effective patient centered reforms. and senator hatch jumped on the fact that this will only affect businesses. individuals will still be required to have health insurance beginning in january 2014, or they will be subject to tax penalties. he said that the obama administration is putting off its job-killing requirement on employers but not individuals and families shows how deeply flawed the president's signature domestic policy achievement is. and critics also call this a political move aimed at putting off implementation until after the 2014 midterm elections. anne-marie? >> tara mergener in washington. thank you, tara. well, this morning, that arizona wildfire that killed 19 firefighters is 18% contained. the lone survivor of the elite crew was acting as a lookout and warned his colleagues that the fire had changed directions.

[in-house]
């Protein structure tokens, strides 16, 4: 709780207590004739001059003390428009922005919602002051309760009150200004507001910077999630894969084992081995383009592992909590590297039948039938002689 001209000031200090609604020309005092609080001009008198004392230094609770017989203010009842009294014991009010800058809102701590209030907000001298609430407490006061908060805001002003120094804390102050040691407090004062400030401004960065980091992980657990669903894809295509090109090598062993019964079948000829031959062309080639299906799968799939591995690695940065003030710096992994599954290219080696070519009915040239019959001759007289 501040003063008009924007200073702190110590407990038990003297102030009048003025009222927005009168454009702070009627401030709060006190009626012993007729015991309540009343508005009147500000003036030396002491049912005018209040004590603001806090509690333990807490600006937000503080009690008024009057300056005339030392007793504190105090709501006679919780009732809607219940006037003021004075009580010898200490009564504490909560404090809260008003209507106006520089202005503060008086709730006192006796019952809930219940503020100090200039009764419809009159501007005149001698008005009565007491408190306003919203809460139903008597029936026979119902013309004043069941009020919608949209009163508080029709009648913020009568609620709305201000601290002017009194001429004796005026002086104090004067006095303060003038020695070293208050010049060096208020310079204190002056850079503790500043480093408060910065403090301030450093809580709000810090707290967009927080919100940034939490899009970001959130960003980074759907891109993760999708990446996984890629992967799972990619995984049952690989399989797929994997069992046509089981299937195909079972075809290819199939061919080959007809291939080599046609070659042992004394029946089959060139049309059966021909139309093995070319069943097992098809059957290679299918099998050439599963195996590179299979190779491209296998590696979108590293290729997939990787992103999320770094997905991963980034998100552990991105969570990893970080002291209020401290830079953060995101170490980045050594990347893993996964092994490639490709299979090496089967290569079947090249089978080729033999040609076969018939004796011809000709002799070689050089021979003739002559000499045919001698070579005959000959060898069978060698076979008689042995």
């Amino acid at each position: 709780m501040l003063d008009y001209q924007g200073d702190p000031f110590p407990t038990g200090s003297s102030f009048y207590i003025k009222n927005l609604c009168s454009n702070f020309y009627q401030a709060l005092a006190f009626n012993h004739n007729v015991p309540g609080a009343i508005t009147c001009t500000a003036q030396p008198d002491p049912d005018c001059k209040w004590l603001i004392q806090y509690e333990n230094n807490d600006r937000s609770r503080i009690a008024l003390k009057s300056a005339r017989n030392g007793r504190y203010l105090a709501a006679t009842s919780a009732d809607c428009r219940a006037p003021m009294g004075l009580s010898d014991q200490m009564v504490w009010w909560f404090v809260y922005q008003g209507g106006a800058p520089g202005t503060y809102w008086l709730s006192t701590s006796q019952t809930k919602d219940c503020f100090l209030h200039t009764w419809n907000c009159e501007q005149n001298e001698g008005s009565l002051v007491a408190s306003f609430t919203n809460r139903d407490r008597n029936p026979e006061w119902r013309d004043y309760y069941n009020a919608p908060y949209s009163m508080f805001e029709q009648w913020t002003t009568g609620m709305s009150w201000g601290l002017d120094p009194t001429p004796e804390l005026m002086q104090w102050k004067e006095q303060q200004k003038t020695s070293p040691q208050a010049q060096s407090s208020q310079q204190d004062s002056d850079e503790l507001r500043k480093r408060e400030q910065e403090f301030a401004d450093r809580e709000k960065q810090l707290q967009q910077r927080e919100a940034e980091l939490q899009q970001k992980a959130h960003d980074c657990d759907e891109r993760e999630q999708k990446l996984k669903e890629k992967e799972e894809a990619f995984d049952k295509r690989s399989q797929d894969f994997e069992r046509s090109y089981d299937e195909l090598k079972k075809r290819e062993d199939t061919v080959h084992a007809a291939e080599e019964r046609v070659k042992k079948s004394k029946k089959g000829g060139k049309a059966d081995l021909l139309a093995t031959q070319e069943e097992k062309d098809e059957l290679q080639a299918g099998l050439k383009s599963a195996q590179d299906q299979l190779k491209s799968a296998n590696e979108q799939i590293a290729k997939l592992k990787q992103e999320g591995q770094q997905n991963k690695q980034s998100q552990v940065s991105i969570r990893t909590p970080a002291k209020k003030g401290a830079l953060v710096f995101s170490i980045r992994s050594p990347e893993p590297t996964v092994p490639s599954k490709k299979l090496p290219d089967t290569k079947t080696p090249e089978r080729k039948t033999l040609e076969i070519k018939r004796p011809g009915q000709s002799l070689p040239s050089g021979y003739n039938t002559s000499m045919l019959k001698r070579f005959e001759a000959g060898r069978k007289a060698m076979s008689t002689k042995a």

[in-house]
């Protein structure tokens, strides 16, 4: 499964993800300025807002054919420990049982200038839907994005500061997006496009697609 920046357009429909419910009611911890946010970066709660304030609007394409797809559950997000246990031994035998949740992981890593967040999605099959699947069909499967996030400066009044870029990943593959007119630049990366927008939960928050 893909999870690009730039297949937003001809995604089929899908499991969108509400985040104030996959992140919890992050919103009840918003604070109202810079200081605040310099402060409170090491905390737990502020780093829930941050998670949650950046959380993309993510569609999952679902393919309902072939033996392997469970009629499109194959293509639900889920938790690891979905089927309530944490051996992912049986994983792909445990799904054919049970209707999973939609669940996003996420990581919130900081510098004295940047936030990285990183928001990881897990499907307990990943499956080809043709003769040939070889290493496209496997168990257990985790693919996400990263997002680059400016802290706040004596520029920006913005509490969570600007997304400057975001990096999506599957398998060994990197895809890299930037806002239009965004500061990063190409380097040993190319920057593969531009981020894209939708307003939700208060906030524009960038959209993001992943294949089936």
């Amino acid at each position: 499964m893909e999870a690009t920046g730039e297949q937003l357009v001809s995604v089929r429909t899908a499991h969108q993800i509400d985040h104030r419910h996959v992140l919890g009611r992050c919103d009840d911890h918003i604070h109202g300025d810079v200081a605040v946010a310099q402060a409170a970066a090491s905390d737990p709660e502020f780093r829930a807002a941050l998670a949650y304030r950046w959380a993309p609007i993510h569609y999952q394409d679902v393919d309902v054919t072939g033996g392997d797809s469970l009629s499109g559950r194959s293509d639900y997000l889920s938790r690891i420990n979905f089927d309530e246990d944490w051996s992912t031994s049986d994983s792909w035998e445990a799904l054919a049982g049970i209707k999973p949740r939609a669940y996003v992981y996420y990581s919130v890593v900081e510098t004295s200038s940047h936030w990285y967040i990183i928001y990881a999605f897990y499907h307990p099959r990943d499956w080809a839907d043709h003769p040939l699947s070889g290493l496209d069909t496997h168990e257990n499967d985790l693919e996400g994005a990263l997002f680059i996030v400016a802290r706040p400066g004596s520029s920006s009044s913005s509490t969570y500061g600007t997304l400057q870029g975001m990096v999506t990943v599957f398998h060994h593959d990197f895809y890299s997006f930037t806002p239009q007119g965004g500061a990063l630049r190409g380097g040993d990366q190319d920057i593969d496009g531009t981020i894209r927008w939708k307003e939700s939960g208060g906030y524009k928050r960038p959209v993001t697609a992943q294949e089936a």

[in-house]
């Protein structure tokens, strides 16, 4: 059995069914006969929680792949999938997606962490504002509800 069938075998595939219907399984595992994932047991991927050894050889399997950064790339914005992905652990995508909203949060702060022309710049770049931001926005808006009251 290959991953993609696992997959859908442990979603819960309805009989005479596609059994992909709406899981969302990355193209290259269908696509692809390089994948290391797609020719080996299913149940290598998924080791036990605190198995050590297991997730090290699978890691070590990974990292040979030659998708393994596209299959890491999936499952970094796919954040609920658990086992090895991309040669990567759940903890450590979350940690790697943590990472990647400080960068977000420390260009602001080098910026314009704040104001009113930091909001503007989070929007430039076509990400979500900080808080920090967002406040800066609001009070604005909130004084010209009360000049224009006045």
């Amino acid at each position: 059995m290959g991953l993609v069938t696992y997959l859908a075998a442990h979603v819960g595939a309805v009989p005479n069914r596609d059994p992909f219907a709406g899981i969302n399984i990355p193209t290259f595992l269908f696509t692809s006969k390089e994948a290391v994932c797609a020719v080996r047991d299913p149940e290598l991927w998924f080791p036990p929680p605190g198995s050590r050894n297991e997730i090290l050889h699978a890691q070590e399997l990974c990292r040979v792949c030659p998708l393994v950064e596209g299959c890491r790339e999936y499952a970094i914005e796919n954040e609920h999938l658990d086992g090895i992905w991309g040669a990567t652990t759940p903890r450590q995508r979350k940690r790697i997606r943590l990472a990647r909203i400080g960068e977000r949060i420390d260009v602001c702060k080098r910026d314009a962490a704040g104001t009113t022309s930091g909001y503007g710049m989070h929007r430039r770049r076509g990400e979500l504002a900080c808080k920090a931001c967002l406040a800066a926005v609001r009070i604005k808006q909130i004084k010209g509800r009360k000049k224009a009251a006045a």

meanwhile the community is trying to come to grips with its loss. marlie hall reports. >> reporter: 19 purple balloons floated silently over the skies of prescott, arizona. the vigil was held for 19 firefighters who died battling a massive wildfire. this is our first look at the area where members of the arizona hotshots died in prescott, arizona. the elite team was cut off by wind-whipped flames. >> once the winds pick up, it really starts to become a problem and makes it very difficult to control the fire and get after it. >> reporter: the hotshots were last heard from at 4:00 p.m. sunday as they were moving to fight the fire between two ridges. a national weather service station several miles away reported a rapid change in the direction and speed of the wind. what was a south-southeast wind began gusting from the north at 40 miles an hour and quickly overtook them. the fire station here in prescott, arizona, has become a makeshift memorial. some come here to mourn